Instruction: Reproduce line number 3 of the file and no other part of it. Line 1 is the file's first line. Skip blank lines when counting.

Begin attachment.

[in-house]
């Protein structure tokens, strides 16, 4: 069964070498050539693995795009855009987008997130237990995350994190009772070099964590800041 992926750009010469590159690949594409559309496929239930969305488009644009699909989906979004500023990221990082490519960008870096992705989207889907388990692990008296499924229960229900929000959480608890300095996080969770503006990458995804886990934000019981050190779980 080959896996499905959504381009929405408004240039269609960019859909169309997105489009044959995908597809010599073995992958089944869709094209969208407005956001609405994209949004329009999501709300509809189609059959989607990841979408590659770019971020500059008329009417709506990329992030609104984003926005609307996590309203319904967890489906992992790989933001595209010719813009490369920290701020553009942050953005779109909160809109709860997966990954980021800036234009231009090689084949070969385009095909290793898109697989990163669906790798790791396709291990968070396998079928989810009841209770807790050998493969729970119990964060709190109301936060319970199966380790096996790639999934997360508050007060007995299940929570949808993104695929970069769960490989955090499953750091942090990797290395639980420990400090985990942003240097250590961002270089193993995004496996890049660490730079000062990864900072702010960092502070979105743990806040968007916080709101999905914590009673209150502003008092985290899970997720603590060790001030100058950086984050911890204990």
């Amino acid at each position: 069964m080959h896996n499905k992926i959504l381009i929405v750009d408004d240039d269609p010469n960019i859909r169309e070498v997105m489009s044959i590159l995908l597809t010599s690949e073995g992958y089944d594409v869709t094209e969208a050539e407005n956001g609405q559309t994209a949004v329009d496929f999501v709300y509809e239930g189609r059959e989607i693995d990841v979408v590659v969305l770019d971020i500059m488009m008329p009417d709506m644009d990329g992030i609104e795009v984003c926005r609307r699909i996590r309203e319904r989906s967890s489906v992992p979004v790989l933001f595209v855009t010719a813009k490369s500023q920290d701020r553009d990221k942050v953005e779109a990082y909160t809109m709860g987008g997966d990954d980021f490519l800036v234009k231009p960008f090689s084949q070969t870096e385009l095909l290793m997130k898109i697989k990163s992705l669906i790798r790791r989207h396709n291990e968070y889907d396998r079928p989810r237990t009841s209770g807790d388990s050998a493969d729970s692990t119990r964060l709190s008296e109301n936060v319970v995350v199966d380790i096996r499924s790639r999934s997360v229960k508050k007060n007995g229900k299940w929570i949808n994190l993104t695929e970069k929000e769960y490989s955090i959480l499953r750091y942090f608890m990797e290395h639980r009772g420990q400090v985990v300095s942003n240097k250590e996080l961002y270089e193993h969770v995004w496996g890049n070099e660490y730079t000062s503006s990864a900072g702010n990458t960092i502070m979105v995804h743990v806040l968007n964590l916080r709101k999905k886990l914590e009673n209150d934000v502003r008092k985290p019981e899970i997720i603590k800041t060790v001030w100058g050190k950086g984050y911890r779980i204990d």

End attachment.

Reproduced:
């Amino acid at each position: 069964m080959h896996n499905k992926i959504l381009i929405v750009d408004d240039d269609p010469n960019i859909r169309e070498v997105m489009s044959i590159l995908l597809t010599s690949e073995g992958y089944d594409v869709t094209e969208a050539e407005n956001g609405q559309t994209a949004v329009d496929f999501v709300y509809e239930g189609r059959e989607i693995d990841v979408v590659v969305l770019d971020i500059m488009m008329p009417d709506m644009d990329g992030i609104e795009v984003c926005r609307r699909i996590r309203e319904r989906s967890s489906v992992p979004v790989l933001f595209v855009t010719a813009k490369s500023q920290d701020r553009d990221k942050v953005e779109a990082y909160t809109m709860g987008g997966d990954d980021f490519l800036v234009k231009p960008f090689s084949q070969t870096e385009l095909l290793m997130k898109i697989k990163s992705l669906i790798r790791r989207h396709n291990e968070y889907d396998r079928p989810r237990t009841s209770g807790d388990s050998a493969d729970s692990t119990r964060l709190s008296e109301n936060v319970v995350v199966d380790i096996r499924s790639r999934s997360v229960k508050k007060n007995g229900k299940w929570i949808n994190l993104t695929e970069k929000e769960y490989s955090i959480l499953r750091y942090f608890m990797e290395h639980r009772g420990q400090v985990v300095s942003n240097k250590e996080l961002y270089e193993h969770v995004w496996g890049n070099e660490y730079t000062s503006s990864a900072g702010n990458t960092i502070m979105v995804h743990v806040l968007n964590l916080r709101k999905k886990l914590e009673n209150d934000v502003r008092k985290p019981e899970i997720i603590k800041t060790v001030w100058g050190k950086g984050y911890r779980i204990d």